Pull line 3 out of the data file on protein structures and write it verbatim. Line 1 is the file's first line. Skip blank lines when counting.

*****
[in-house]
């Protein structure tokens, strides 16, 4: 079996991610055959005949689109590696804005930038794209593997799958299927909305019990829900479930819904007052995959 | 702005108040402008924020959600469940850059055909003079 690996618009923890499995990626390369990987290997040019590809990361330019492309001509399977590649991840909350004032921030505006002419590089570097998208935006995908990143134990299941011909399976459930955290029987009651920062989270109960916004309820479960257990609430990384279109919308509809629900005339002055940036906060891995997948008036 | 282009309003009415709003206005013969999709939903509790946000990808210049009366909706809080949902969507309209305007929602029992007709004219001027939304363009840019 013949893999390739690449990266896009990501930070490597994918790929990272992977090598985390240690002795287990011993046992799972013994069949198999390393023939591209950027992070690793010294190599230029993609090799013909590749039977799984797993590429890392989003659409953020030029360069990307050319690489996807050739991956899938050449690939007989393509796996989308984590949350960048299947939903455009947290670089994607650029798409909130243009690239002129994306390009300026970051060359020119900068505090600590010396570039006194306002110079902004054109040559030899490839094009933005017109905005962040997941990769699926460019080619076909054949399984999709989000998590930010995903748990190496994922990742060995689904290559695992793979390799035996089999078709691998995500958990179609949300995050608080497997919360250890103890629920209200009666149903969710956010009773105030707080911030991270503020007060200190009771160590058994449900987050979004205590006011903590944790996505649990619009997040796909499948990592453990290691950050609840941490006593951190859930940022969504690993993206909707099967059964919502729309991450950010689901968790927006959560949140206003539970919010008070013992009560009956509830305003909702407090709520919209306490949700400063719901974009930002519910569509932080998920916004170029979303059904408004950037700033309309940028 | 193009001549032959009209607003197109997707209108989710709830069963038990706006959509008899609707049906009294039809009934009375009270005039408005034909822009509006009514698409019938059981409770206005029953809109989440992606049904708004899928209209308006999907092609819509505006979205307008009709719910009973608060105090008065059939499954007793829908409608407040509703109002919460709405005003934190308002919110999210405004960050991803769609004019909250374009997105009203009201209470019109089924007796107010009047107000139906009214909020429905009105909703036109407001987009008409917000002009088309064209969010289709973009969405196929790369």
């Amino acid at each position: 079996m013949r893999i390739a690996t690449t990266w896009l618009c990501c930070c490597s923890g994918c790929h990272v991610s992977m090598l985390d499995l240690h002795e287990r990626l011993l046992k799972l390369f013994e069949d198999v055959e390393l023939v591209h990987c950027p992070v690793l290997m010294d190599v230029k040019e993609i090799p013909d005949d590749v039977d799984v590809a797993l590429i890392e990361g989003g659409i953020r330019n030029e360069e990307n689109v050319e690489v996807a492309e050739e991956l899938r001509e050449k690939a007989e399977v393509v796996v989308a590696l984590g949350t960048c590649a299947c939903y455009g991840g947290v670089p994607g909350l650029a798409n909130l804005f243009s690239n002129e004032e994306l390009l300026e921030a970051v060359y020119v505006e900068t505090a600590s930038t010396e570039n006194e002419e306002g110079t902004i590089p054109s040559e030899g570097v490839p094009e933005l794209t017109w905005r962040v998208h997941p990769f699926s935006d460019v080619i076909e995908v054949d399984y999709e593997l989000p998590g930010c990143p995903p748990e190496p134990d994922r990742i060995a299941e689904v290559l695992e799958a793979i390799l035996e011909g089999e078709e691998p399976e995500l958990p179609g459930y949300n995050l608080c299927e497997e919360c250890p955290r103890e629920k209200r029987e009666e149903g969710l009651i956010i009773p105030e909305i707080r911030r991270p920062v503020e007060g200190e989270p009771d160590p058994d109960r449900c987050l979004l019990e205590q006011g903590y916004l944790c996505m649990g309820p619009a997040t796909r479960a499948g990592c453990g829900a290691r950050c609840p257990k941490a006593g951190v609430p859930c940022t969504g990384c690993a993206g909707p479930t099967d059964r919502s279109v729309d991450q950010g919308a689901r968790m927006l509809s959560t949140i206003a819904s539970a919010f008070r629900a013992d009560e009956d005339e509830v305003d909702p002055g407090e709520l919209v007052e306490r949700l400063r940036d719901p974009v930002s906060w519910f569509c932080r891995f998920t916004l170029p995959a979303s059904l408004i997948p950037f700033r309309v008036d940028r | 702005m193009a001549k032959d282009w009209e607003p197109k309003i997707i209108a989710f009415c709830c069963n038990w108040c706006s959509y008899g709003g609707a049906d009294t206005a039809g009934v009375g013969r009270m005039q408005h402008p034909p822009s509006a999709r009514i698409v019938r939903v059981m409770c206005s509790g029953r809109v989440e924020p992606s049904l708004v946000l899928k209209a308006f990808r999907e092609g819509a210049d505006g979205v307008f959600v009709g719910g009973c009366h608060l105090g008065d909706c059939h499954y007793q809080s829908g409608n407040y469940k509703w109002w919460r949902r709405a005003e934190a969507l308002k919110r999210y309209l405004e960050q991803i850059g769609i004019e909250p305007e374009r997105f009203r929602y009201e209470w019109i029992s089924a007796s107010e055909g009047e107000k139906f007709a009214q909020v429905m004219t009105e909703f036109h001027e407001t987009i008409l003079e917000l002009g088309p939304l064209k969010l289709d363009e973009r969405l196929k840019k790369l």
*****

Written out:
């Amino acid at each position: 079996m013949r893999i390739a690996t690449t990266w896009l618009c990501c930070c490597s923890g994918c790929h990272v991610s992977m090598l985390d499995l240690h002795e287990r990626l011993l046992k799972l390369f013994e069949d198999v055959e390393l023939v591209h990987c950027p992070v690793l290997m010294d190599v230029k040019e993609i090799p013909d005949d590749v039977d799984v590809a797993l590429i890392e990361g989003g659409i953020r330019n030029e360069e990307n689109v050319e690489v996807a492309e050739e991956l899938r001509e050449k690939a007989e399977v393509v796996v989308a590696l984590g949350t960048c590649a299947c939903y455009g991840g947290v670089p994607g909350l650029a798409n909130l804005f243009s690239n002129e004032e994306l390009l300026e921030a970051v060359y020119v505006e900068t505090a600590s930038t010396e570039n006194e002419e306002g110079t902004i590089p054109s040559e030899g570097v490839p094009e933005l794209t017109w905005r962040v998208h997941p990769f699926s935006d460019v080619i076909e995908v054949d399984y999709e593997l989000p998590g930010c990143p995903p748990e190496p134990d994922r990742i060995a299941e689904v290559l695992e799958a793979i390799l035996e011909g089999e078709e691998p399976e995500l958990p179609g459930y949300n995050l608080c299927e497997e919360c250890p955290r103890e629920k209200r029987e009666e149903g969710l009651i956010i009773p105030e909305i707080r911030r991270p920062v503020e007060g200190e989270p009771d160590p058994d109960r449900c987050l979004l019990e205590q006011g903590y916004l944790c996505m649990g309820p619009a997040t796909r479960a499948g990592c453990g829900a290691r950050c609840p257990k941490a006593g951190v609430p859930c940022t969504g990384c690993a993206g909707p479930t099967d059964r919502s279109v729309d991450q950010g919308a689901r968790m927006l509809s959560t949140i206003a819904s539970a919010f008070r629900a013992d009560e009956d005339e509830v305003d909702p002055g407090e709520l919209v007052e306490r949700l400063r940036d719901p974009v930002s906060w519910f569509c932080r891995f998920t916004l170029p995959a979303s059904l408004i997948p950037f700033r309309v008036d940028r | 702005m193009a001549k032959d282009w009209e607003p197109k309003i997707i209108a989710f009415c709830c069963n038990w108040c706006s959509y008899g709003g609707a049906d009294t206005a039809g009934v009375g013969r009270m005039q408005h402008p034909p822009s509006a999709r009514i698409v019938r939903v059981m409770c206005s509790g029953r809109v989440e924020p992606s049904l708004v946000l899928k209209a308006f990808r999907e092609g819509a210049d505006g979205v307008f959600v009709g719910g009973c009366h608060l105090g008065d909706c059939h499954y007793q809080s829908g409608n407040y469940k509703w109002w919460r949902r709405a005003e934190a969507l308002k919110r999210y309209l405004e960050q991803i850059g769609i004019e909250p305007e374009r997105f009203r929602y009201e209470w019109i029992s089924a007796s107010e055909g009047e107000k139906f007709a009214q909020v429905m004219t009105e909703f036109h001027e407001t987009i008409l003079e917000l002009g088309p939304l064209k969010l289709d363009e973009r969405l196929k840019k790369l």